by Brittney Chan
“...thou art mine.”
They tell me that when you turn thirty, your health begins to change completely. Weight is harder to lose and your bones always hurt. Well, I’m not thirty…yet! (I still have a few days left to claim.) However...a couple of days ago, I spent a few hours helping my friends with heavy work as they demoed a house. The next morning, as I got up out of bed, still half drowsy from sleeping: I. Was. Aching. With one move, I could feel every swing of the sledgehammer from the day before. I put my hands on my knees and walked them upwards to help me stand in a fully erect position. Going through this motion immediately made me think of the countless times I’d seen my dad do the same thing after a long workday. “You really are Clyde Chan’s daughter, aren’t you?”
Yep. That’s me. My squinty brown eyes, lengthy legs, and abnormally large forehead all signify my membership to “The Chan Clan.” They mark me...they are physical qualities that help make up my individual identity. But you know what? You can know my dad, my mom, even my brothers. You can know my sister-in-law and extended family...you can go to the same church, live in the same city...and know all of these little details that contribute to who I am, but still not know the real me. Like, what do I really value? How do I really feel about social issues or what does my self-worth really look like? What are my dreams or ambitions?
I want to spend some time in this week’s article investigating our identities. Yes, I know I'm jumping on the hottest topic of our day, but rather than figuring out what you identify as, let's talk about how you came to your identity. It makes sense to me that your identity can depend on either inward or outward influences.
Inward influences equate to selfish desires. What do you want when it comes to a career, a partner, or a life? One of the loudest movements in today’s society is the one that tells you to be yourself! Don't get me wrong, I can get behind a good encouragement for authenticity. If inward initiative and responsibility were the things promoted within this train of thought, I’d be all on board! But interwoven amongst the push for genuine people, is this normalization of embracing our Adamic natures. Just roll with whatever comes naturally to us. You can be instinctively prone to have interests in things that don't contradict the Bible. However, investigating the desires of our “inner Adam’s” (or Eve’s) will often lead us down a troublesome road. When our hearts’ attractions clash with the principles written in the Word of God, we know our identity has been founded in the wrong place.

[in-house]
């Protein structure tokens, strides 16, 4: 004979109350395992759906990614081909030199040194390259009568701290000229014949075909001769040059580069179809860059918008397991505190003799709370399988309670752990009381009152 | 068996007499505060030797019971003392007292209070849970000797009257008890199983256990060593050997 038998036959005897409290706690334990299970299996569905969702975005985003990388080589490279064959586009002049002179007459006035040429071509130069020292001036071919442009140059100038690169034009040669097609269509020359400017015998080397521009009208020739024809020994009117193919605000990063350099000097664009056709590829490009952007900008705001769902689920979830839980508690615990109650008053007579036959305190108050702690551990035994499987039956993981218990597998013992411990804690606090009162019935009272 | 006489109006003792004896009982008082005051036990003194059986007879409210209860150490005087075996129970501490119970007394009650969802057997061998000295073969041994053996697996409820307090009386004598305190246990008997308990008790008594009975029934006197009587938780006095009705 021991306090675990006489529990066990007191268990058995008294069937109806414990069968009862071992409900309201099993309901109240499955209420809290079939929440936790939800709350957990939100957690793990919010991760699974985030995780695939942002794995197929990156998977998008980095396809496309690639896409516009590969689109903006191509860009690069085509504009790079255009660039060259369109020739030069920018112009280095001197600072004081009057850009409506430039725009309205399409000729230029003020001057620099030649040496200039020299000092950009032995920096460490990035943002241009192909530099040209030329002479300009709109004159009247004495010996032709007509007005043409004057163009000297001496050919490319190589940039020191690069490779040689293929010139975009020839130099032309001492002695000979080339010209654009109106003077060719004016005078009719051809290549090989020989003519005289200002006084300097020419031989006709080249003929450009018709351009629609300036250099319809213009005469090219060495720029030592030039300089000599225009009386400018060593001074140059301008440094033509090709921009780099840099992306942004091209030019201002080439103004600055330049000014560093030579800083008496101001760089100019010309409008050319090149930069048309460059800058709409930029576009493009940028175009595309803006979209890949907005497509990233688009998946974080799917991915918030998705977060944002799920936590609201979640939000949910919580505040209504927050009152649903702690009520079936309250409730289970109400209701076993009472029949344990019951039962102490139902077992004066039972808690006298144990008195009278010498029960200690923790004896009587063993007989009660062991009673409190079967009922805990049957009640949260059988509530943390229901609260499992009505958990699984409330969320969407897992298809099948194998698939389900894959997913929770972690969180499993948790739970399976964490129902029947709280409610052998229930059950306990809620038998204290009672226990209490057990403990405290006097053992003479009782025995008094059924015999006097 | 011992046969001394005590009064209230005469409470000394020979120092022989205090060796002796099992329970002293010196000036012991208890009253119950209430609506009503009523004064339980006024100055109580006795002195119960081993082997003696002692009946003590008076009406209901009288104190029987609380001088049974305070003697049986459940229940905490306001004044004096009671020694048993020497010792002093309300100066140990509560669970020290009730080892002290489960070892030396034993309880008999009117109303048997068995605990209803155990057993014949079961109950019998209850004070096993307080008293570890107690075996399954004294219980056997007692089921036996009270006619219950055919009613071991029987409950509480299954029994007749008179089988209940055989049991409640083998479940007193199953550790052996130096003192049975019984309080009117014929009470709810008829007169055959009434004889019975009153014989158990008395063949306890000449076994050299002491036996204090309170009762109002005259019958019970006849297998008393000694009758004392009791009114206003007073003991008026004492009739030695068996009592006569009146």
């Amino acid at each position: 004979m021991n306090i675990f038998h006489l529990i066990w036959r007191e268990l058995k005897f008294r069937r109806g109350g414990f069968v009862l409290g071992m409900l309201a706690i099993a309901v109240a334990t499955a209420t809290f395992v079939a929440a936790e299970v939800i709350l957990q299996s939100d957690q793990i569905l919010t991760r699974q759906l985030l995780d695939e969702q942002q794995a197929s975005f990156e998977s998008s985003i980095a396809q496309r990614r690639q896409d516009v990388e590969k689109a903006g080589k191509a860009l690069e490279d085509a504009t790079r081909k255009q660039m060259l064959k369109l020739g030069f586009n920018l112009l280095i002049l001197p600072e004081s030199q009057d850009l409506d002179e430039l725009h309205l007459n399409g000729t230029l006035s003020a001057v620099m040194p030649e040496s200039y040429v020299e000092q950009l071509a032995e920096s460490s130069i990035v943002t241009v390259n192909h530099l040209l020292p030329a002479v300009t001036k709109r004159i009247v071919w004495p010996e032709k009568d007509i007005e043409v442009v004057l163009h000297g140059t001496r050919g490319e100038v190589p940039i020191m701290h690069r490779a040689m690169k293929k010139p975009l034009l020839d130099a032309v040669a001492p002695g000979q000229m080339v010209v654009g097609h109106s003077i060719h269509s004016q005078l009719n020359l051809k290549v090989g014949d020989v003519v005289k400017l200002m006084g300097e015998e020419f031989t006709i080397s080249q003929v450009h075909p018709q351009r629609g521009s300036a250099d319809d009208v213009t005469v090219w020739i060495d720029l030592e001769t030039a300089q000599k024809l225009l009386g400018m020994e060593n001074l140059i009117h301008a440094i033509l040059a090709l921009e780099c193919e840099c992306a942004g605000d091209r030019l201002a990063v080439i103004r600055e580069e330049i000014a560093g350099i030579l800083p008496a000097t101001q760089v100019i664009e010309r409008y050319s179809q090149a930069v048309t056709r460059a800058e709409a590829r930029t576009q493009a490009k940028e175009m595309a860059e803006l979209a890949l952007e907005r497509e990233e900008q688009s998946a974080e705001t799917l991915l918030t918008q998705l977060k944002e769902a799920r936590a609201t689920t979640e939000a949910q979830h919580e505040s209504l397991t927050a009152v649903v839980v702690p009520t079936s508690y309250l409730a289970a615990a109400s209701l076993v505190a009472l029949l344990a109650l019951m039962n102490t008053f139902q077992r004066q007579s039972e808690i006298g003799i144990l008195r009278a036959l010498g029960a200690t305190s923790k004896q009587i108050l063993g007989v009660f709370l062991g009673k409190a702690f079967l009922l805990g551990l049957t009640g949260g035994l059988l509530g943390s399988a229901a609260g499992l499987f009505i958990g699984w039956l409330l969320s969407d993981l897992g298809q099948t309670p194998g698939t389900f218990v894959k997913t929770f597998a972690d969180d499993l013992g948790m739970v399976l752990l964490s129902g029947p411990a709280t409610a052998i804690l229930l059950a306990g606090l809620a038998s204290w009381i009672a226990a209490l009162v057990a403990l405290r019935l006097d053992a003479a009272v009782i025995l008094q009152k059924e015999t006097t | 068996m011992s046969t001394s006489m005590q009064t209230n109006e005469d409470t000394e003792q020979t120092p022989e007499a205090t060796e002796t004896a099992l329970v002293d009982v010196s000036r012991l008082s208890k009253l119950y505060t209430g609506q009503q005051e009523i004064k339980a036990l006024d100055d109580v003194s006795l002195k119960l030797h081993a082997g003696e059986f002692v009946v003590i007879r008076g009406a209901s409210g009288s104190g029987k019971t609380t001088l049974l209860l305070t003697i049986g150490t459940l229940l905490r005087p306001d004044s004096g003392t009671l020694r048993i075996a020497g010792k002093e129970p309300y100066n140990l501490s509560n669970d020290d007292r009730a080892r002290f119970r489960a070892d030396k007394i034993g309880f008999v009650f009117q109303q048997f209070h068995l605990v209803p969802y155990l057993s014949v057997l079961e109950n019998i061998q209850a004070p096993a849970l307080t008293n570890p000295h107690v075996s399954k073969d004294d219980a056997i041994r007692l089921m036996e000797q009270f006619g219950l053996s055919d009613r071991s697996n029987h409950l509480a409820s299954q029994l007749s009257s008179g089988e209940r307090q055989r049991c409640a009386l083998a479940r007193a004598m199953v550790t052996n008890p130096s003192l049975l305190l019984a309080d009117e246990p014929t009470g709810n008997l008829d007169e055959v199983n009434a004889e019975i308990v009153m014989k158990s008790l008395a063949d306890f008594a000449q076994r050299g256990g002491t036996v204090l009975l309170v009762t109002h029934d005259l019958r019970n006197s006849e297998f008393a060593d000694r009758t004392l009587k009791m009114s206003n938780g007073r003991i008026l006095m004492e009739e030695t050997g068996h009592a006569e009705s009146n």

A lot of people look outside themselves in the search for who they are. Their time is engrossed in excelling in a sport or studying the trends of celebrities to figure out what defines them. This is even prevalent in our Christian world. People build their identities around the cultural norms of their church or their pastor’s personal convictions. Our identities can't be found in who another Christian man or woman portrays themself to be. We push and prepare our young women to step into the roles of “Wife” or “Mother”, but leave them feeling abandoned and unfulfilled when they don't find themselves in these roles. Spouses depend on their counterpart to satisfy their need for happiness, rather than finding their joy in the Lord, but then where is their identity found after being divorced or widowed? (Listen to Pentecast Podcast’s episode 66, if you want more on Joy vs. Happiness.) All of these scenarios expose a devilish dependency to find ourselves outside of Christ.
What does God have to say about our identity? I think, foremost, in matters of self-worth and value, it's important for you to hear Him say that you are chosen as His own (Isaiah 43:1), you are forever loved (Jeremiah 31:3), and you are enough (2 Corinthians 12:9-10). Trusting in these promises will immediately challenge low self-esteem and depression. When you choose to identify as one of God's children, you are choosing to let go of a secular worldview, its values and thought patterns. You should have spiritual role models and wise counsel, but these relationships shouldn't produce another carbon-copy Christian. They should push you to God and be supportive of growing in Him. It becomes less about what comes natural to you and more about what pleases Him. Yes, you have God-ordained talents, abilities, and interests; but don’t be defined by those things. Rather, let them be tools in which you choose to glorify Him through the life you live. He comes first. Pursue a relationship with Him and choose to identify as His. Know Him; and let the world around you know Him before they know you.